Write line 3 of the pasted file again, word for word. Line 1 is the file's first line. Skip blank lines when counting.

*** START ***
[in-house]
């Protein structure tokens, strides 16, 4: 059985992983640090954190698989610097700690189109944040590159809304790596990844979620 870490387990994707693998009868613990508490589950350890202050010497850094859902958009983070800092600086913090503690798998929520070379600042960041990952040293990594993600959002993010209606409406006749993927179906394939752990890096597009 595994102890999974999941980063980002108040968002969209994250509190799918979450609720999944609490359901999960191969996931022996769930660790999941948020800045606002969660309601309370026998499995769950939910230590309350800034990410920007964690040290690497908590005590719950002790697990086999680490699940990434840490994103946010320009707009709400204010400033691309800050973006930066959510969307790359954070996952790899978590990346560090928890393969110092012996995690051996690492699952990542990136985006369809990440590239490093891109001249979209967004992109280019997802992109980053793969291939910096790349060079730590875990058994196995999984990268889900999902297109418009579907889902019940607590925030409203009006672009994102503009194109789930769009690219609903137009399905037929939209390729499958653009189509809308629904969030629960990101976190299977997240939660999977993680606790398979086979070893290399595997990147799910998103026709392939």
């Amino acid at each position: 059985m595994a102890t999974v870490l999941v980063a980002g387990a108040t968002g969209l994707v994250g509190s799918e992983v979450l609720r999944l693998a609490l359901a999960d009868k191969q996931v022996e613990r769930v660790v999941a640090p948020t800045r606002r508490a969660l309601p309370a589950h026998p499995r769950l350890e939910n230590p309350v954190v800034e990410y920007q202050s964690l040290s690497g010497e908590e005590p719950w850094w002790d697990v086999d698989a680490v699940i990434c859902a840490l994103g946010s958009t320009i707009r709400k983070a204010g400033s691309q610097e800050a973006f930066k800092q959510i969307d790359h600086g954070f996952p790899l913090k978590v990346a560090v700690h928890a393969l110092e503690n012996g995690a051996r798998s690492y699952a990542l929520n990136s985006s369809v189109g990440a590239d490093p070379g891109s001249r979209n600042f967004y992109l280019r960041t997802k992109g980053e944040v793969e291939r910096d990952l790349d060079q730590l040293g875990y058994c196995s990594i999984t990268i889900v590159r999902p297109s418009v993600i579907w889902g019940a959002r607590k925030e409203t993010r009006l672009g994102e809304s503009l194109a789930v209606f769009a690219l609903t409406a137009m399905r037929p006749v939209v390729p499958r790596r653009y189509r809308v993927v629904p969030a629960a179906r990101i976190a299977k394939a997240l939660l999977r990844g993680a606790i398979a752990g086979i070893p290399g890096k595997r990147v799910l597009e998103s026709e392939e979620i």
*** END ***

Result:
């Amino acid at each position: 059985m595994a102890t999974v870490l999941v980063a980002g387990a108040t968002g969209l994707v994250g509190s799918e992983v979450l609720r999944l693998a609490l359901a999960d009868k191969q996931v022996e613990r769930v660790v999941a640090p948020t800045r606002r508490a969660l309601p309370a589950h026998p499995r769950l350890e939910n230590p309350v954190v800034e990410y920007q202050s964690l040290s690497g010497e908590e005590p719950w850094w002790d697990v086999d698989a680490v699940i990434c859902a840490l994103g946010s958009t320009i707009r709400k983070a204010g400033s691309q610097e800050a973006f930066k800092q959510i969307d790359h600086g954070f996952p790899l913090k978590v990346a560090v700690h928890a393969l110092e503690n012996g995690a051996r798998s690492y699952a990542l929520n990136s985006s369809v189109g990440a590239d490093p070379g891109s001249r979209n600042f967004y992109l280019r960041t997802k992109g980053e944040v793969e291939r910096d990952l790349d060079q730590l040293g875990y058994c196995s990594i999984t990268i889900v590159r999902p297109s418009v993600i579907w889902g019940a959002r607590k925030e409203t993010r009006l672009g994102e809304s503009l194109a789930v209606f769009a690219l609903t409406a137009m399905r037929p006749v939209v390729p499958r790596r653009y189509r809308v993927v629904p969030a629960a179906r990101i976190a299977k394939a997240l939660l999977r990844g993680a606790i398979a752990g086979i070893p290399g890096k595997r990147v799910l597009e998103s026709e392939e979620i």